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Biostatistical Methods: The Assessment of Relative Risks

Series: Wiley Series in Probability and Statistics

By: John M Lachin

John Wiley & Sons

Hardback | Jan 2011 | Edition: 2 | #189138 | ISBN-13: 9780470508220
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NHBS Price: £87.50 $106/€100 approx

About this book

This book focuses on the comparison, contrast, and assessment of risks on the basis of clinical investigations. It develops basic concepts as well as deriving biostatistical methods through both the application of classical mathematical statistical tools and more modern likelihood-based theories. The first half of the book presents methods for the analysis of single and multiple 2x2 tables for cross-sectional, prospective, and retrospective (case-control) sampling, with and without matching using fixed and two-stage random effects models.

The text then moves on to present a more modern likelihood- or model-based approach, which includes unconditional and conditional logistic regression; the analysis of count data and the Poisson regression model; the analysis of event time data, including the proportional hazards and multiplicative intensity models; and elements of categorical data analysis (expanded in this edition). SAS subroutines are both showcased in the text and embellished online by way of a dedicated author website. The book contains a technical, but accessible appendix that presents the core mathematical statistical theory used for the development of classical and modern statistical methods.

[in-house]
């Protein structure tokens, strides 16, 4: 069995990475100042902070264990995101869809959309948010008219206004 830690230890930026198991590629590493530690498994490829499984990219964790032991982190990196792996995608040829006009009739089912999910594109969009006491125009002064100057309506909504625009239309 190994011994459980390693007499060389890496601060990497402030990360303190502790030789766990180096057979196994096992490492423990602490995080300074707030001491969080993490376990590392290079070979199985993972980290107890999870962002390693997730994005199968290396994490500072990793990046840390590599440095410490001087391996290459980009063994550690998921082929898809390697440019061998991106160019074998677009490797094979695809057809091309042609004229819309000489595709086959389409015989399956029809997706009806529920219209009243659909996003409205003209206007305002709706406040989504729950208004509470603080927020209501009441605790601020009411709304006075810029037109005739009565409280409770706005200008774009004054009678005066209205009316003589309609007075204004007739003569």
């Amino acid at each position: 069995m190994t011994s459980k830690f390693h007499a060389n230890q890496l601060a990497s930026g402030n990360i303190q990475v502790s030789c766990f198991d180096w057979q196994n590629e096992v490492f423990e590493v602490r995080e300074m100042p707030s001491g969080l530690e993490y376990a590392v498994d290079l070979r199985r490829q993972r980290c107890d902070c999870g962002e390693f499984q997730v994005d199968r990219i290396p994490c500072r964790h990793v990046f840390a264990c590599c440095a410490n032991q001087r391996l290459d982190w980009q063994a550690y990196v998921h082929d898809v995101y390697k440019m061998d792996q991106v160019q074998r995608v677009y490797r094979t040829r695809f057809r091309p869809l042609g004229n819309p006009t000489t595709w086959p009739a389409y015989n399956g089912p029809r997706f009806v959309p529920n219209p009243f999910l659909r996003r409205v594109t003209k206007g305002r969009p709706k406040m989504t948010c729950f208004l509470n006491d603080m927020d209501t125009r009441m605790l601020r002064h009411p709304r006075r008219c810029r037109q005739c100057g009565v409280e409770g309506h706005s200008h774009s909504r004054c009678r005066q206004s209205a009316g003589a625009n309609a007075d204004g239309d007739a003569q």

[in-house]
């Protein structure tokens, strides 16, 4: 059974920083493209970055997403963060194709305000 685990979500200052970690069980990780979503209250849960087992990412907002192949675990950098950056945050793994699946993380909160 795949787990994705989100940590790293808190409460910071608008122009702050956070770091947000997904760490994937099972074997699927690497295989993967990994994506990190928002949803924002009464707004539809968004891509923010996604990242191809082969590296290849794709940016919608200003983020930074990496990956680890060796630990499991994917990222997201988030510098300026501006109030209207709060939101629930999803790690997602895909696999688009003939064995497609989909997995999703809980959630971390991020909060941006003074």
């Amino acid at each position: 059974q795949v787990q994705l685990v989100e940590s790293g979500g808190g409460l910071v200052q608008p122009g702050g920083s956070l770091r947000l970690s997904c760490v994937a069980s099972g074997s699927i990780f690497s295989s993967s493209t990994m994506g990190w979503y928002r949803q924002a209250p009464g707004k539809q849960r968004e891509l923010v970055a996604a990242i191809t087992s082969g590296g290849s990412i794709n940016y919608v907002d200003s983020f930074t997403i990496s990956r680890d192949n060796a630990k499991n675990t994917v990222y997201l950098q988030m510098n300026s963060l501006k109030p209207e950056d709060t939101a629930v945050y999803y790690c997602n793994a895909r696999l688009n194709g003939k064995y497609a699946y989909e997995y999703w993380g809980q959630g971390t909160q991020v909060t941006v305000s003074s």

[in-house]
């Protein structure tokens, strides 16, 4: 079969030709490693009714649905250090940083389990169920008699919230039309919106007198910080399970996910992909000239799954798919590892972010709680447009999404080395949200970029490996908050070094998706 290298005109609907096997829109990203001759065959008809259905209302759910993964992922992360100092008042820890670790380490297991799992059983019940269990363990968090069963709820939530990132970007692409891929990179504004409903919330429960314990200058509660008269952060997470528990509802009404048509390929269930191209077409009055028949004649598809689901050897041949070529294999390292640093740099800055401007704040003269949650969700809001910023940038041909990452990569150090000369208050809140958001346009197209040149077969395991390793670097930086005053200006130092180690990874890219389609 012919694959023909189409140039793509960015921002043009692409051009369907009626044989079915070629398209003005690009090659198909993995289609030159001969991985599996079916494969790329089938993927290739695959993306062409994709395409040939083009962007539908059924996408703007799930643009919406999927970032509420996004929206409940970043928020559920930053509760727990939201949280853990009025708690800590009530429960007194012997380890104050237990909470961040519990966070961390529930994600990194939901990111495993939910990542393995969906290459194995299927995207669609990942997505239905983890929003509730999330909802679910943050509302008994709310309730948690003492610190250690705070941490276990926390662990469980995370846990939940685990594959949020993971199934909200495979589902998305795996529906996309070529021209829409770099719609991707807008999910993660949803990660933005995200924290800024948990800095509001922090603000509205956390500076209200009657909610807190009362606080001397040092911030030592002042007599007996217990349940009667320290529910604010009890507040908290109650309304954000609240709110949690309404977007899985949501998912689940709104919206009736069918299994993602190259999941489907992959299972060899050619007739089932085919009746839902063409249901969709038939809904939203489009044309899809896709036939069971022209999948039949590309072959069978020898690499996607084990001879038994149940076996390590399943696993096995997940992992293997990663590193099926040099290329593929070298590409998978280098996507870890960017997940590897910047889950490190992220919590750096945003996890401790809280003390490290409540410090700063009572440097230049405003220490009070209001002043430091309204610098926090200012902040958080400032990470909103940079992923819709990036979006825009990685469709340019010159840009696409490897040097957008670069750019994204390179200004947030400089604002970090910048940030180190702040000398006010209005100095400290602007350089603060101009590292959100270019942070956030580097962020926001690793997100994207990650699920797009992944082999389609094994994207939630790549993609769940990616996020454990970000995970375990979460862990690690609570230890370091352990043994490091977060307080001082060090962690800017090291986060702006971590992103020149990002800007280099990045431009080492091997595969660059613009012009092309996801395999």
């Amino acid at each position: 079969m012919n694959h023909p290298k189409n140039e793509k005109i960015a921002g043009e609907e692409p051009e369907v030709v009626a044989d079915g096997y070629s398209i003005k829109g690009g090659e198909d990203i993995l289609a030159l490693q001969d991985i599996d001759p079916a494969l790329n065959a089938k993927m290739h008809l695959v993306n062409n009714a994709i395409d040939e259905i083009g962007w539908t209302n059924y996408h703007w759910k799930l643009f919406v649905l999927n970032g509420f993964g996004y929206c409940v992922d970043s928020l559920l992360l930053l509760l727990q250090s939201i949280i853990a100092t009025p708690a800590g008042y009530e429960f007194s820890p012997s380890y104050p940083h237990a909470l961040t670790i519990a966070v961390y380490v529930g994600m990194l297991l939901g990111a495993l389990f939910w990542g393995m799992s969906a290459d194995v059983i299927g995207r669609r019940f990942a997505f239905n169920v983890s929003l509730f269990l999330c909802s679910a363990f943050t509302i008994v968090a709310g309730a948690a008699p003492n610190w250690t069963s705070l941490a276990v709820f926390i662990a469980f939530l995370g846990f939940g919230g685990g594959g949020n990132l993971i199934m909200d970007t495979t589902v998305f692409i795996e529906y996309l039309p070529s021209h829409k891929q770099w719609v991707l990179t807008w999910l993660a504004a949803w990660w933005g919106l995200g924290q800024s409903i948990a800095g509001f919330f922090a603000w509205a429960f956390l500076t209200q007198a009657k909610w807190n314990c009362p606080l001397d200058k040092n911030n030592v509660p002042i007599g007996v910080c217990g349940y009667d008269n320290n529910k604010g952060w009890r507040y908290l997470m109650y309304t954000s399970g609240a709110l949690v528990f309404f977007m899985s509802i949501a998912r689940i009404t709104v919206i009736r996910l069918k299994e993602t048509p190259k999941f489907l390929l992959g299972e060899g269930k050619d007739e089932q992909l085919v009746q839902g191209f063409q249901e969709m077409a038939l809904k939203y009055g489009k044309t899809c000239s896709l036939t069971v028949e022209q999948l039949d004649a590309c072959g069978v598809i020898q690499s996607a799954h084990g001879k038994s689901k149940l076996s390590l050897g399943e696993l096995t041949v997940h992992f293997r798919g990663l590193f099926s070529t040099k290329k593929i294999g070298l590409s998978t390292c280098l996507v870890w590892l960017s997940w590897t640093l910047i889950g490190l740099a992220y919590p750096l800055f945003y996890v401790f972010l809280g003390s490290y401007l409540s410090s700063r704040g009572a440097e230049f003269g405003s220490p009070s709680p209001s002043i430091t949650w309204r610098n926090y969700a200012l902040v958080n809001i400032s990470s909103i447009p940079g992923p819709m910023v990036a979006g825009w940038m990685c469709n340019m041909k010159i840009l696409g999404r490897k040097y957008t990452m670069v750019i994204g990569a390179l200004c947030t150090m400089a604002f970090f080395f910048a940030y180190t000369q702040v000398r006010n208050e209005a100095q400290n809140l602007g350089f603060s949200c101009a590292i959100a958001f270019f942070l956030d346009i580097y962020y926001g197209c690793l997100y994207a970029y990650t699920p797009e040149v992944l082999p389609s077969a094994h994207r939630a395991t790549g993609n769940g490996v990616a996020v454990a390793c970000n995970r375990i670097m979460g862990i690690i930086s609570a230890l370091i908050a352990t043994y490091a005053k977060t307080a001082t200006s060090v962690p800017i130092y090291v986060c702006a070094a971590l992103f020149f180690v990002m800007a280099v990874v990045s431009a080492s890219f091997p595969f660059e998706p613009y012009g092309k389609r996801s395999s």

The author of this book has made a tremendous effort in covering a gamut of tests, methods, and ideas for biostatistical problem solving . . . In conclusion, the book is recommended to all in biostatistics as a technical reference. (Journal of Biopharmaceutical Statistics, 1 September 2012)

..".Biostatistics is set apart from other statistics specialties by its focus on the assessment of risks and relative risks through clinical research," states Lachin (George Washington U.) in the preface to the first edition (2001). He developed this graduate text to support a course he launched as a joint initiative of the university's department of statistics, its Biostatistics Center, and the School of Public Health and Health Services. Coverage includes discussion of biostatistics and biomedical science, relative risk estimates and tests for independent groups, sample size, stratified adjusted analysis, case-control and matched studies, applications of maximum likelihood and efficient scores